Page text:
How to talk to children about deadly Boston Marathon bombings
This is the third time in less than a year and a half that I am running this post. The first time was during the saturation media coverage of the Tucson shooting rampage that left six people dead, including a 9-year-old girl born on Sept. 11. The shooting at an elementary school in Newtown, Conn. in December, in which 20 young children and six teachers were killed, made it relevant again. And now, sadly, the bombings at the Boston Marathon on Monday, in which several people were killed — including an 8-year-old boy in the crowd — and scores seriously wounded, including the boy’s mother and sister.
Washington Post 4/16/13
Recalled frozen food may have ended up in schools
Hundreds of thousands of pounds of frozen food recalled amid an E. coli scare may have been served in schools, according to the company that manufactured the items.
Buffalo, N.Y.-based Rich Products Corp. has over the past two weeks recalled 10 million pounds of frozen food items after 27 E. coli illnesses in 15 states were linked to their foods. Of that, the company estimates that about 3 million pounds may still be in the marketplace and approximately 300,000 pounds may have ended up in school lunchrooms, a company spokesman said.
Study: Middle School Algebra Push Yields Minimal Performance Gains
Many states are pushing students to take Algebra 1 in middle school to prepare them for advanced math in high school. A new analysis, however, suggests that increased enrollment hasn't led to higher math performance for states on the National Assessment of Educational Progress.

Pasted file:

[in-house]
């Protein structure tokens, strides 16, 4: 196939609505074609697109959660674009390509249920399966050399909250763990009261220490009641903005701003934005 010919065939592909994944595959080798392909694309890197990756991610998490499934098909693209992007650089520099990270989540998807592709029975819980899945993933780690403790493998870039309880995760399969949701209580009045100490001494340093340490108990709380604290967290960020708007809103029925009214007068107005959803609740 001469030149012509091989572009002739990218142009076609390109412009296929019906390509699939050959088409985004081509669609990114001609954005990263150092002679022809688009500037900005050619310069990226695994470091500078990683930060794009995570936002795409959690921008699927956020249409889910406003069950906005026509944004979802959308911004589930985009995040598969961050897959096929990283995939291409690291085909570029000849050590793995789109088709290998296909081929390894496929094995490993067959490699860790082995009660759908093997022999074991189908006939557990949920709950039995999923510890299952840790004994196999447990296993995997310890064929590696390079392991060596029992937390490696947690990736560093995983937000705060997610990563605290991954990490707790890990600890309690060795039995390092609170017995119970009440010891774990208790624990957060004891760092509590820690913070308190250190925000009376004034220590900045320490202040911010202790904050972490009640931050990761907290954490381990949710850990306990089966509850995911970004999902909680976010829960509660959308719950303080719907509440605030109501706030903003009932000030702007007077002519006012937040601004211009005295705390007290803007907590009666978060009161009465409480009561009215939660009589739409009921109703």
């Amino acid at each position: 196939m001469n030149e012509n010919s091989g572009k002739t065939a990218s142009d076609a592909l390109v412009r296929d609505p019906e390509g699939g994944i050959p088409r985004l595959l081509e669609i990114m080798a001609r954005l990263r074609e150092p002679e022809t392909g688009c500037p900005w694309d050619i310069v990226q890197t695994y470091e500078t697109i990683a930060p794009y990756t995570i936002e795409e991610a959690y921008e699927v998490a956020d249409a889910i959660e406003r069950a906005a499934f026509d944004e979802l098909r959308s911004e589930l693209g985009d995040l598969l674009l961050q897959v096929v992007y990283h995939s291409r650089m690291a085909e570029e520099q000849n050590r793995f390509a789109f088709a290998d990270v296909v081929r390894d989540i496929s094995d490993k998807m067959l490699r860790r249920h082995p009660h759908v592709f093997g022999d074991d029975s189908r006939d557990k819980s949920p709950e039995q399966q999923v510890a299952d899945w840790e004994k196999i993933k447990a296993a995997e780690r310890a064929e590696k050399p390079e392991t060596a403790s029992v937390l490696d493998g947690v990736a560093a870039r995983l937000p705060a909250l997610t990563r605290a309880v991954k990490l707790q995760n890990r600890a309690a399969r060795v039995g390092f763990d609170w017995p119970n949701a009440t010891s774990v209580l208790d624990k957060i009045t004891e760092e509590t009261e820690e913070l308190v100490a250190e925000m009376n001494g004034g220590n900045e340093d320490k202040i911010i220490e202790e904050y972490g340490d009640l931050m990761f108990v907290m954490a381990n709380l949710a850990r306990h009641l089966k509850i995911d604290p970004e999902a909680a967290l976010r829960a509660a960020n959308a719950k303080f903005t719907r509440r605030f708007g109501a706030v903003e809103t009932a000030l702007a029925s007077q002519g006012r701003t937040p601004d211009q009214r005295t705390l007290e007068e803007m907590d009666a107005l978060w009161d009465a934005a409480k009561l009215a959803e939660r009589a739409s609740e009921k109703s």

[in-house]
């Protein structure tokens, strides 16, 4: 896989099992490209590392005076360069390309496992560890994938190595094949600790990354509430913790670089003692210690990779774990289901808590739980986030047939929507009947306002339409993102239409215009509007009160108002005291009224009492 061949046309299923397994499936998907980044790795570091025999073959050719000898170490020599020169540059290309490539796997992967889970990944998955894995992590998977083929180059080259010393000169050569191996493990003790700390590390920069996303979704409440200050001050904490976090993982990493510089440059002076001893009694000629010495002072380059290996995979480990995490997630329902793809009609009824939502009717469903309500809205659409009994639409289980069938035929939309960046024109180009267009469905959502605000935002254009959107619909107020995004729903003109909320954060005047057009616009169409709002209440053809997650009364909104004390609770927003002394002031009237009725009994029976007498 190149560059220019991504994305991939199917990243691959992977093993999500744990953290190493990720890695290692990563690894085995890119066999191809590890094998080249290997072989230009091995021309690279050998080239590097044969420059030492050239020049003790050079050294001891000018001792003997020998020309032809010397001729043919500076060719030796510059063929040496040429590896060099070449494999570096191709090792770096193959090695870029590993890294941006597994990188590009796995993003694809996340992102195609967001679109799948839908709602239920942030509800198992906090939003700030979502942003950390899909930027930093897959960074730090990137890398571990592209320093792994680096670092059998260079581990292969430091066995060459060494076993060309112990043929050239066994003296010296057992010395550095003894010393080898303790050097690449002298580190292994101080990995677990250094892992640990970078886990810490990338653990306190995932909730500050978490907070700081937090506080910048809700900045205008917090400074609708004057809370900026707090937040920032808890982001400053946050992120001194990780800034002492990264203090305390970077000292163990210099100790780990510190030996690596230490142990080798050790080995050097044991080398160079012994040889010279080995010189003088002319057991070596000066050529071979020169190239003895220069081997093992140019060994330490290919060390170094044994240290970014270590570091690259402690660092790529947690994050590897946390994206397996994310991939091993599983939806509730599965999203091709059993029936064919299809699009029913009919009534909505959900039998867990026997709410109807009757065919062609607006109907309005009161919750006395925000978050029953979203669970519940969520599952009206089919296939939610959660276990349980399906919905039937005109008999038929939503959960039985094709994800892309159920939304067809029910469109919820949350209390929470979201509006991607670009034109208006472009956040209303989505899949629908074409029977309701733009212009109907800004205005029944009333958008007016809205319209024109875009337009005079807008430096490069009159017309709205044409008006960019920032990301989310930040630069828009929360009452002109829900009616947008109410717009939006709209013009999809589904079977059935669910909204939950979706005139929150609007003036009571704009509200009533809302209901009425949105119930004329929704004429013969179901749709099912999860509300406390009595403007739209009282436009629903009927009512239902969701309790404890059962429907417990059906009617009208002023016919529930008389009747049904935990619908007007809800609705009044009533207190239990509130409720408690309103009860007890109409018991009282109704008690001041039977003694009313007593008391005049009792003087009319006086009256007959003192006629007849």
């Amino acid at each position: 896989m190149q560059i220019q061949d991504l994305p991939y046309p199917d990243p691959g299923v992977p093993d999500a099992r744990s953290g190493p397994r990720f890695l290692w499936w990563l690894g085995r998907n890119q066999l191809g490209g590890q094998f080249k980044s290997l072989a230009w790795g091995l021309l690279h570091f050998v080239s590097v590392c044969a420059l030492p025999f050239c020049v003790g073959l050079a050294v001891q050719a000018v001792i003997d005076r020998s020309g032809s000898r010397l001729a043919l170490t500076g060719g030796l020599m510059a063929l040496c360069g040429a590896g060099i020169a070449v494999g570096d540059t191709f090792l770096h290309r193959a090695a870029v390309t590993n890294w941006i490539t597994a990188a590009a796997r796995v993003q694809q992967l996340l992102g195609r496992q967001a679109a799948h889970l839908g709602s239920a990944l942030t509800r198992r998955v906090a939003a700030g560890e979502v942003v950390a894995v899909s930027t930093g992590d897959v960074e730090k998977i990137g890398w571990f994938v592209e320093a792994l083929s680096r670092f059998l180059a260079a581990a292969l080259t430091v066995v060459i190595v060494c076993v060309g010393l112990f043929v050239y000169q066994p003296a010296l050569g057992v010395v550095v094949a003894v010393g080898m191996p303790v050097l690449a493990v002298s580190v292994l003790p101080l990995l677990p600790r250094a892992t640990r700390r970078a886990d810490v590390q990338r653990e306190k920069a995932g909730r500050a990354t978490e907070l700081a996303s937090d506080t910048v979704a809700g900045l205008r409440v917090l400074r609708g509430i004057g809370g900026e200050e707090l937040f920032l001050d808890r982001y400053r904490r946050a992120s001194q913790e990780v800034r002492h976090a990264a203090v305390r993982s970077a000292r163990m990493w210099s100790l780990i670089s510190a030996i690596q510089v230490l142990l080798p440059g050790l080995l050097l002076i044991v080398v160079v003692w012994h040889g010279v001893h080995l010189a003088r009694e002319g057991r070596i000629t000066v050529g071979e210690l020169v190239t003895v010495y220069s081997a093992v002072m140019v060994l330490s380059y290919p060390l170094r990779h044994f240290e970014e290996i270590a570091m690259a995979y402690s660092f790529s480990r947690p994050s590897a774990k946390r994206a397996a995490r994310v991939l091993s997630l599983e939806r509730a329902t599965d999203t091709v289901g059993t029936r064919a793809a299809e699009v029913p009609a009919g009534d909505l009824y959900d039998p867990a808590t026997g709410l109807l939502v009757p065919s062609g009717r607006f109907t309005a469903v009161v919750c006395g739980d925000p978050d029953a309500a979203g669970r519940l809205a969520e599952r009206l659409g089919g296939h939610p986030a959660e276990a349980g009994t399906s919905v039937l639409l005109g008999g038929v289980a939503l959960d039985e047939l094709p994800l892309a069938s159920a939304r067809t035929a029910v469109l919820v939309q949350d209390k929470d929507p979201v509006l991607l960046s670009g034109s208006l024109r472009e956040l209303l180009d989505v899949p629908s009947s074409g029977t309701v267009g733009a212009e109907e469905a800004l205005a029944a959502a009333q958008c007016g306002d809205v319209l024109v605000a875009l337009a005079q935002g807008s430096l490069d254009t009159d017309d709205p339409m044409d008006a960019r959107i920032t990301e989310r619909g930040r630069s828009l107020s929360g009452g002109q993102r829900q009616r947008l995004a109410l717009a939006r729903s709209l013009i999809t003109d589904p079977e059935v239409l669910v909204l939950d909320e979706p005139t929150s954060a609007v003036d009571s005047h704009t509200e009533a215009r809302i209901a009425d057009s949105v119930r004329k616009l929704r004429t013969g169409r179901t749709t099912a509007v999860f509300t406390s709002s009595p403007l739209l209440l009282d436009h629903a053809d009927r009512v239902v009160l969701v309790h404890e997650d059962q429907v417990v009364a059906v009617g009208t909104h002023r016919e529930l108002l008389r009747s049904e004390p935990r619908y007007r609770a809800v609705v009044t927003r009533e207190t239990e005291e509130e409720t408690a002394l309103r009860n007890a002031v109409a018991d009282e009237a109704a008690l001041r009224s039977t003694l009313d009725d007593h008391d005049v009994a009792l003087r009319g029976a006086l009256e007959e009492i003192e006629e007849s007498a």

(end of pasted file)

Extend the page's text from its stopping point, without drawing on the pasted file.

Your Kids' Brains On Touch-Screens
Hanna Rosin of The Atlantic, a mother of three, wondered what all the easy access to smartphones and tablets was doing to her kids' brains. So she talked to developers of children's media and researchers to find out. Host Rachel Martin speaks with Rosin about her latest article, "The Touch-Screen Generation."
In Common Core, Teachers See Interdisciplinary Opportunities
Educators around the country are exploring innovative ways to teach the new common-core literacy standards, and some are calling attention to an approach they say is working well: interdisciplinary thematic units..
Education Week 3/13/13
Commission Calls for 'Radically Different' Tests
Emerging technology and research on learning have the potential to dramatically improve assessments, if educators and policymakers take a more balanced approach to using them.
That's the conclusion of two years of analysis by the Gordon Commission on the Future of Assessment in Education, a panel of top education research and policy experts that was launched in 2011 with initial funding from the Educational Testing Service.
Education Week 3/11/13
Gym Class Isn’t Just Fun and Games Anymore
On a recent afternoon, the third graders in Sharon Patelsky’s class reviewed words like “acronym,” “clockwise” and “descending,” as well as math concepts like greater than, less than and place values.
During gym class..
How Parents Can Learn To Tame A Testy Teenager
If you're the parent of a teenager, this may sound familiar: "Leave me alone! Get out of my face!" Maybe you've had a door slammed on you. And maybe you feel like all of your interactions are arguments.